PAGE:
Here's something that might give me some enthusiasm for the plot this year. Rhubarb compote, at 2 quid a pack! One of our favourite puddings is stewed rhubarb over Mackie's butterscotch ice cream. Try it - divine! With rhubarb for the taking at the allotment we've come to take it for granted. The prospect of having to buy it is rather horrifying.
The decision had been made and I was comfortable with it - happy even. We had rationalised that with parental illness on both sides and the need to travel more frequently to help out in house and garden (and both parental houses have large gardens) our time for allotmenteering was going to be even more squeezed. Add to that my husband starting a new job, and our wish to get out of Edinburgh more, and everything seemed to add up to a sensible decision not to renew our allotment lease.
Having made the decision, I tested it out on my emotions when I visited the plot in early December. What pangs of regret would I feel? I tried not to dwell on the 'glad to see the back of', such as the endless battle with couch grass, the heavy soil, the feeling of obligation at spending sunny Sundays at the plot instead of out on the Scottish hills. Perhaps because they were the only things growing, I did feel a pang about leaving the blackcurrant bushes and strawberry plants. But once home again I returned to my calm, settled conviction that giving up the plot was the right thing to do, and began to plan for weekends away.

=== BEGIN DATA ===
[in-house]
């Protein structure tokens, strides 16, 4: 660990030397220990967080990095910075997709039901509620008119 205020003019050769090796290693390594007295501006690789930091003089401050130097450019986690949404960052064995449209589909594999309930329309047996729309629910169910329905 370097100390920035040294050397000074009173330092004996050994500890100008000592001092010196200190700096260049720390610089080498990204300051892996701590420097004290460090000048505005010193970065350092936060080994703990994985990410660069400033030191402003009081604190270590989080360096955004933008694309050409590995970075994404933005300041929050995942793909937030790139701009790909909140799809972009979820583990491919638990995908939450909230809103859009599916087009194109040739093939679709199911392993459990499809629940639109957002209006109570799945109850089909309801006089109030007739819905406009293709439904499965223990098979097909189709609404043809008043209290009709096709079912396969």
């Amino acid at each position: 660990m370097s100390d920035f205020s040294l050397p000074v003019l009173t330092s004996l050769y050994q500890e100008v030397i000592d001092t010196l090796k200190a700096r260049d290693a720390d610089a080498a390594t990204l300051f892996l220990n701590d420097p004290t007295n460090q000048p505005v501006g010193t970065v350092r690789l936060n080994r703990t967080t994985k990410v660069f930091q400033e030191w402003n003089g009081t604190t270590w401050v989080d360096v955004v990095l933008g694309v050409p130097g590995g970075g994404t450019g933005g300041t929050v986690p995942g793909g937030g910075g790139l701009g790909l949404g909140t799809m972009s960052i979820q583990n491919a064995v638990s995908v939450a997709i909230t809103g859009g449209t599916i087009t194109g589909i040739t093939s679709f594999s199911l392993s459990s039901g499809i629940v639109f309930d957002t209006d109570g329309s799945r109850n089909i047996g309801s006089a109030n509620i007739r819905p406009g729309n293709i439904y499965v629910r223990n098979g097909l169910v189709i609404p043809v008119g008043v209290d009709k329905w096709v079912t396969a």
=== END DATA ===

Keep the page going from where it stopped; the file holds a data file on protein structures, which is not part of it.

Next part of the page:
And then the gales came. We dutifully visited the plot afterwards to check the state of the shed roof. Although we were giving up very shortly, we didn't feel we could hand over a shed that we had let deteriorate through the worst of the winter months. A section of tar paper had blown off, and it was decided that husband and son would return the following weekend to repair it.
They were out all afternoon, returning after dark. A good, solid repair had been carried out, and another decision made. We were keeping the plot for a further year, on the basis that so much investment had been made in infrastructure that we should try to maximise our return.
I sat and thought about the infrastructure. Blackcurrant bushes? Strawberry plants? Two compost bins? Posts for wires up against which to train non-existent raspberries? There is nothing else - no paving, no fencing, no greenhouse, no fancy border edging or raised beds. So I concluded that the only possible 'infrastructure' was the shed, and set about doing a mental U-turn towards planning and sowing. And perhaps hopefully still some weekends out of Edinburgh.